Willa Cather and Feminism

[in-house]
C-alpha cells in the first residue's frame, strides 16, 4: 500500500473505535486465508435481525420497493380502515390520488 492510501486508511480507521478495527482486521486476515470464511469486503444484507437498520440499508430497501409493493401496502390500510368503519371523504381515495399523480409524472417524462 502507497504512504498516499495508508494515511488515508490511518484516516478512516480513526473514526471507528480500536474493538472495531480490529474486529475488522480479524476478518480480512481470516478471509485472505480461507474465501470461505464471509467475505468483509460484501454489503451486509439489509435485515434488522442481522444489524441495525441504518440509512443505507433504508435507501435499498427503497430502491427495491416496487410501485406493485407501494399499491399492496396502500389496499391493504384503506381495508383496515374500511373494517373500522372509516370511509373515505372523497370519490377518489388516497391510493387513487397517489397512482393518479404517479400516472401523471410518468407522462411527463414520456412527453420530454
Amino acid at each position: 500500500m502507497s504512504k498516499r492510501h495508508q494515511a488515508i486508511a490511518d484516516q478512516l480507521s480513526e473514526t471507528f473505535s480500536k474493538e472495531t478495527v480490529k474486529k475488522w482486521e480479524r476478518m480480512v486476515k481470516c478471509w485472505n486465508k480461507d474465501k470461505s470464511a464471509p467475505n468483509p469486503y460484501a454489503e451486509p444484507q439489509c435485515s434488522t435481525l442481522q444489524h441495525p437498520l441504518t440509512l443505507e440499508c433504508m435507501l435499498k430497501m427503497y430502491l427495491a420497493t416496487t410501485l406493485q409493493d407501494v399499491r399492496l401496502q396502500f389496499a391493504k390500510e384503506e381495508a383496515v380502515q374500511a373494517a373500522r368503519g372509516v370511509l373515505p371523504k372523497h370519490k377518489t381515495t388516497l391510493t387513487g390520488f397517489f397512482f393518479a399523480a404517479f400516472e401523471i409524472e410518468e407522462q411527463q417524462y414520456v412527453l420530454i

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Willa Cather makes an argument for the “modern woman” in My Ántonia (1918) by using the oft brazen sexuality of her female characters. While there are shades of a clearer take on the viability of an independent woman in Lena Lindgard’s aversion to marriage and Antonia’s willful determination as a single mother jilted by her lover, Cather uses the increasingly unabashed sensuality of both Ántonia and Lena in the second book of her novel (entitled “The Hired Girls”) as a means by which to capture the wildly independent spirit a woman is capable of successfully possessing. Although there are secondary characters that fulfill more of the stereotypical traditional female roles of pioneer women, Cather’s focus on the young women of Black Hawk, Nebraska is a stunning call to arms for young women of her day to live their lives not only in a way that achieves some sort of independence, but also in order to enjoy the pleasures of life by taking time to place value in freedom from the confines of traditional society. Completed just a year before women obtained their right to vote in the United States of America, Willa Cather suggests to her audience that women’s rights transcends legalities and that modern feminism is not limited to election day. Cather, in My Ántonia, is championing for the right for women to behave “like men” socially, for women to maintain control over their lives on all conceivable levels, and for women to use their femininity to achieve their happiness by whatever means they can do so. Claudia Yukman writes that the young women depicted throughout most of My Ántonia are immigrants for whom neither social class nor personal history have the meanings they once did. The playing field for all of these young adults, males included, is leveled by the common opposing force that is the harshness of the landscape. (97) This wild pioneer backdrop allows Cather a means by which to push the envelope of the society in which she created and disregard many...
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